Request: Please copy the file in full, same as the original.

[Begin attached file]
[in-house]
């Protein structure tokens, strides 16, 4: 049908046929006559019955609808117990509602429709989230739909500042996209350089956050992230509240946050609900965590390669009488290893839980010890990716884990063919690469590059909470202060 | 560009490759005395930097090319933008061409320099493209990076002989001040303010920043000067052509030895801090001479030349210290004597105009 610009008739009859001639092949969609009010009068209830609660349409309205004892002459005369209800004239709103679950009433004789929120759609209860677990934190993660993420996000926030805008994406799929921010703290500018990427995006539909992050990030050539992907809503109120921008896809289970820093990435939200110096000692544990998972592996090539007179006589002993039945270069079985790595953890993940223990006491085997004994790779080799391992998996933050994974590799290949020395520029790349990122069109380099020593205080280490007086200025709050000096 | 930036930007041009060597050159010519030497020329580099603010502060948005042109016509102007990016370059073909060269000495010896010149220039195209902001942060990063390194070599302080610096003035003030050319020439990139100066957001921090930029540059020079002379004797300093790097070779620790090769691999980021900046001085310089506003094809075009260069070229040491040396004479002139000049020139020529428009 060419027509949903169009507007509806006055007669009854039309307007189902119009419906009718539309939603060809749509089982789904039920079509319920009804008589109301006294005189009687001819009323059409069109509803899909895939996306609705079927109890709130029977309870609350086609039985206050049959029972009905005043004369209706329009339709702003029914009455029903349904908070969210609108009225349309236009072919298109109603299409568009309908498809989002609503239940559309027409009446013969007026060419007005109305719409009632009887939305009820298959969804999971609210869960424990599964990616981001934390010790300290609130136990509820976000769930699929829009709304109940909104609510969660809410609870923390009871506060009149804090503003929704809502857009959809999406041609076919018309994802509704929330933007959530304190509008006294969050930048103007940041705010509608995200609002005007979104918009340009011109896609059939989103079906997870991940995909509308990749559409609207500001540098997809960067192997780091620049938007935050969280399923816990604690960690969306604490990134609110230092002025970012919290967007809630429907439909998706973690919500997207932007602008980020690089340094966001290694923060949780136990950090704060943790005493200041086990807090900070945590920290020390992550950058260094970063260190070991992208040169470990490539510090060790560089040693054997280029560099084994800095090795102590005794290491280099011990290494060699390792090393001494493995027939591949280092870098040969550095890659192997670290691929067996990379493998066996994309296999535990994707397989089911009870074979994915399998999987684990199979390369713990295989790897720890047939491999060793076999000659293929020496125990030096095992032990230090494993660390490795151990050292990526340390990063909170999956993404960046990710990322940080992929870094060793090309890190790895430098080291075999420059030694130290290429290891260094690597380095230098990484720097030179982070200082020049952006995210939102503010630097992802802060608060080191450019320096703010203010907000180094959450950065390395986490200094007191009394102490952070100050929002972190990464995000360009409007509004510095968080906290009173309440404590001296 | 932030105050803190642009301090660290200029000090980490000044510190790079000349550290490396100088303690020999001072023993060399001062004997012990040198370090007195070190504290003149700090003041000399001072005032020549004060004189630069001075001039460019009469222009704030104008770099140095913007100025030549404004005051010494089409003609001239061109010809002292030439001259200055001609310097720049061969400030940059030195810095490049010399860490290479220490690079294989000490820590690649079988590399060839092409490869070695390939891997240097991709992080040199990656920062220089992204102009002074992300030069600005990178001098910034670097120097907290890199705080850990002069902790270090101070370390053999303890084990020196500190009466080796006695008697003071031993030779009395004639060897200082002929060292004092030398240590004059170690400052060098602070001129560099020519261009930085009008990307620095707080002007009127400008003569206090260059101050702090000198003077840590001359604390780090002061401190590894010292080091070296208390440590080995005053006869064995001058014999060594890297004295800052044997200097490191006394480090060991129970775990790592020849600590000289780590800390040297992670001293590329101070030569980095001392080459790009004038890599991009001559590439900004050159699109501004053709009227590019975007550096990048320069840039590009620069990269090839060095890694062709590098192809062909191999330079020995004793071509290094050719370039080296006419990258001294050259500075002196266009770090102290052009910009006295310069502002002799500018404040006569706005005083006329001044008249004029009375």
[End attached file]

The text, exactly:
[in-house]
């Protein structure tokens, strides 16, 4: 049908046929006559019955609808117990509602429709989230739909500042996209350089956050992230509240946050609900965590390669009488290893839980010890990716884990063919690469590059909470202060 | 560009490759005395930097090319933008061409320099493209990076002989001040303010920043000067052509030895801090001479030349210290004597105009 610009008739009859001639092949969609009010009068209830609660349409309205004892002459005369209800004239709103679950009433004789929120759609209860677990934190993660993420996000926030805008994406799929921010703290500018990427995006539909992050990030050539992907809503109120921008896809289970820093990435939200110096000692544990998972592996090539007179006589002993039945270069079985790595953890993940223990006491085997004994790779080799391992998996933050994974590799290949020395520029790349990122069109380099020593205080280490007086200025709050000096 | 930036930007041009060597050159010519030497020329580099603010502060948005042109016509102007990016370059073909060269000495010896010149220039195209902001942060990063390194070599302080610096003035003030050319020439990139100066957001921090930029540059020079002379004797300093790097070779620790090769691999980021900046001085310089506003094809075009260069070229040491040396004479002139000049020139020529428009 060419027509949903169009507007509806006055007669009854039309307007189902119009419906009718539309939603060809749509089982789904039920079509319920009804008589109301006294005189009687001819009323059409069109509803899909895939996306609705079927109890709130029977309870609350086609039985206050049959029972009905005043004369209706329009339709702003029914009455029903349904908070969210609108009225349309236009072919298109109603299409568009309908498809989002609503239940559309027409009446013969007026060419007005109305719409009632009887939305009820298959969804999971609210869960424990599964990616981001934390010790300290609130136990509820976000769930699929829009709304109940909104609510969660809410609870923390009871506060009149804090503003929704809502857009959809999406041609076919018309994802509704929330933007959530304190509008006294969050930048103007940041705010509608995200609002005007979104918009340009011109896609059939989103079906997870991940995909509308990749559409609207500001540098997809960067192997780091620049938007935050969280399923816990604690960690969306604490990134609110230092002025970012919290967007809630429907439909998706973690919500997207932007602008980020690089340094966001290694923060949780136990950090704060943790005493200041086990807090900070945590920290020390992550950058260094970063260190070991992208040169470990490539510090060790560089040693054997280029560099084994800095090795102590005794290491280099011990290494060699390792090393001494493995027939591949280092870098040969550095890659192997670290691929067996990379493998066996994309296999535990994707397989089911009870074979994915399998999987684990199979390369713990295989790897720890047939491999060793076999000659293929020496125990030096095992032990230090494993660390490795151990050292990526340390990063909170999956993404960046990710990322940080992929870094060793090309890190790895430098080291075999420059030694130290290429290891260094690597380095230098990484720097030179982070200082020049952006995210939102503010630097992802802060608060080191450019320096703010203010907000180094959450950065390395986490200094007191009394102490952070100050929002972190990464995000360009409007509004510095968080906290009173309440404590001296 | 932030105050803190642009301090660290200029000090980490000044510190790079000349550290490396100088303690020999001072023993060399001062004997012990040198370090007195070190504290003149700090003041000399001072005032020549004060004189630069001075001039460019009469222009704030104008770099140095913007100025030549404004005051010494089409003609001239061109010809002292030439001259200055001609310097720049061969400030940059030195810095490049010399860490290479220490690079294989000490820590690649079988590399060839092409490869070695390939891997240097991709992080040199990656920062220089992204102009002074992300030069600005990178001098910034670097120097907290890199705080850990002069902790270090101070370390053999303890084990020196500190009466080796006695008697003071031993030779009395004639060897200082002929060292004092030398240590004059170690400052060098602070001129560099020519261009930085009008990307620095707080002007009127400008003569206090260059101050702090000198003077840590001359604390780090002061401190590894010292080091070296208390440590080995005053006869064995001058014999060594890297004295800052044997200097490191006394480090060991129970775990790592020849600590000289780590800390040297992670001293590329101070030569980095001392080459790009004038890599991009001559590439900004050159699109501004053709009227590019975007550096990048320069840039590009620069990269090839060095890694062709590098192809062909191999330079020995004793071509290094050719370039080296006419990258001294050259500075002196266009770090102290052009910009006295310069502002002799500018404040006569706005005083006329001044008249004029009375």